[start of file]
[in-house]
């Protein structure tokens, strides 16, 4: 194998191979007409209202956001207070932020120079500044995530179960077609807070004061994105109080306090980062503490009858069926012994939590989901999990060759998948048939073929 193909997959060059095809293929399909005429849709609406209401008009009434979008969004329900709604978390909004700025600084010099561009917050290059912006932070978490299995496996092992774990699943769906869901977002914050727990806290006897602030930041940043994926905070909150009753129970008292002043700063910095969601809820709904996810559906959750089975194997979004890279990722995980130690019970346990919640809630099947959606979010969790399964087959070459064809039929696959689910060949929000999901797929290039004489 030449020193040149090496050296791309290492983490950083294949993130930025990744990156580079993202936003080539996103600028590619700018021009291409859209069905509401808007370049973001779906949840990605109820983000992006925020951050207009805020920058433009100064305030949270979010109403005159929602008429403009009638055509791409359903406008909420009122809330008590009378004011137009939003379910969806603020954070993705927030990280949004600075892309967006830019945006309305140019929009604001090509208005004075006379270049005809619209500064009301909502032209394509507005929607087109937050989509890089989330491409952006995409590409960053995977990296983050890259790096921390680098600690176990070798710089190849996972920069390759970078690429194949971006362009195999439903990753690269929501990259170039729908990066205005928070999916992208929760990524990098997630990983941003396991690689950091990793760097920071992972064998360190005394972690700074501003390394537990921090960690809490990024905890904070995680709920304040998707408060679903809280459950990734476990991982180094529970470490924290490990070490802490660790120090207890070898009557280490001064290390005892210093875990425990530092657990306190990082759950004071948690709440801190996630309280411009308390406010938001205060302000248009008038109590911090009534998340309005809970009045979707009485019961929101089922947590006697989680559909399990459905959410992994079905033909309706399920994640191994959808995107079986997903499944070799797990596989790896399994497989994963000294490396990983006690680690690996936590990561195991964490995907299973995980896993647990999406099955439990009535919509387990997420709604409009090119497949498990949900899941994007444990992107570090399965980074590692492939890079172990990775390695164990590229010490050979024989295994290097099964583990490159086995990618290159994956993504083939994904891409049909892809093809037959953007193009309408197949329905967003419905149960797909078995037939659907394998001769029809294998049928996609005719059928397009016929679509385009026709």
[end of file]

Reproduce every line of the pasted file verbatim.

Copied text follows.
[in-house]
């Protein structure tokens, strides 16, 4: 194998191979007409209202956001207070932020120079500044995530179960077609807070004061994105109080306090980062503490009858069926012994939590989901999990060759998948048939073929 193909997959060059095809293929399909005429849709609406209401008009009434979008969004329900709604978390909004700025600084010099561009917050290059912006932070978490299995496996092992774990699943769906869901977002914050727990806290006897602030930041940043994926905070909150009753129970008292002043700063910095969601809820709904996810559906959750089975194997979004890279990722995980130690019970346990919640809630099947959606979010969790399964087959070459064809039929696959689910060949929000999901797929290039004489 030449020193040149090496050296791309290492983490950083294949993130930025990744990156580079993202936003080539996103600028590619700018021009291409859209069905509401808007370049973001779906949840990605109820983000992006925020951050207009805020920058433009100064305030949270979010109403005159929602008429403009009638055509791409359903406008909420009122809330008590009378004011137009939003379910969806603020954070993705927030990280949004600075892309967006830019945006309305140019929009604001090509208005004075006379270049005809619209500064009301909502032209394509507005929607087109937050989509890089989330491409952006995409590409960053995977990296983050890259790096921390680098600690176990070798710089190849996972920069390759970078690429194949971006362009195999439903990753690269929501990259170039729908990066205005928070999916992208929760990524990098997630990983941003396991690689950091990793760097920071992972064998360190005394972690700074501003390394537990921090960690809490990024905890904070995680709920304040998707408060679903809280459950990734476990991982180094529970470490924290490990070490802490660790120090207890070898009557280490001064290390005892210093875990425990530092657990306190990082759950004071948690709440801190996630309280411009308390406010938001205060302000248009008038109590911090009534998340309005809970009045979707009485019961929101089922947590006697989680559909399990459905959410992994079905033909309706399920994640191994959808995107079986997903499944070799797990596989790896399994497989994963000294490396990983006690680690690996936590990561195991964490995907299973995980896993647990999406099955439990009535919509387990997420709604409009090119497949498990949900899941994007444990992107570090399965980074590692492939890079172990990775390695164990590229010490050979024989295994290097099964583990490159086995990618290159994956993504083939994904891409049909892809093809037959953007193009309408197949329905967003419905149960797909078995037939659907394998001769029809294998049928996609005719059928397009016929679509385009026709």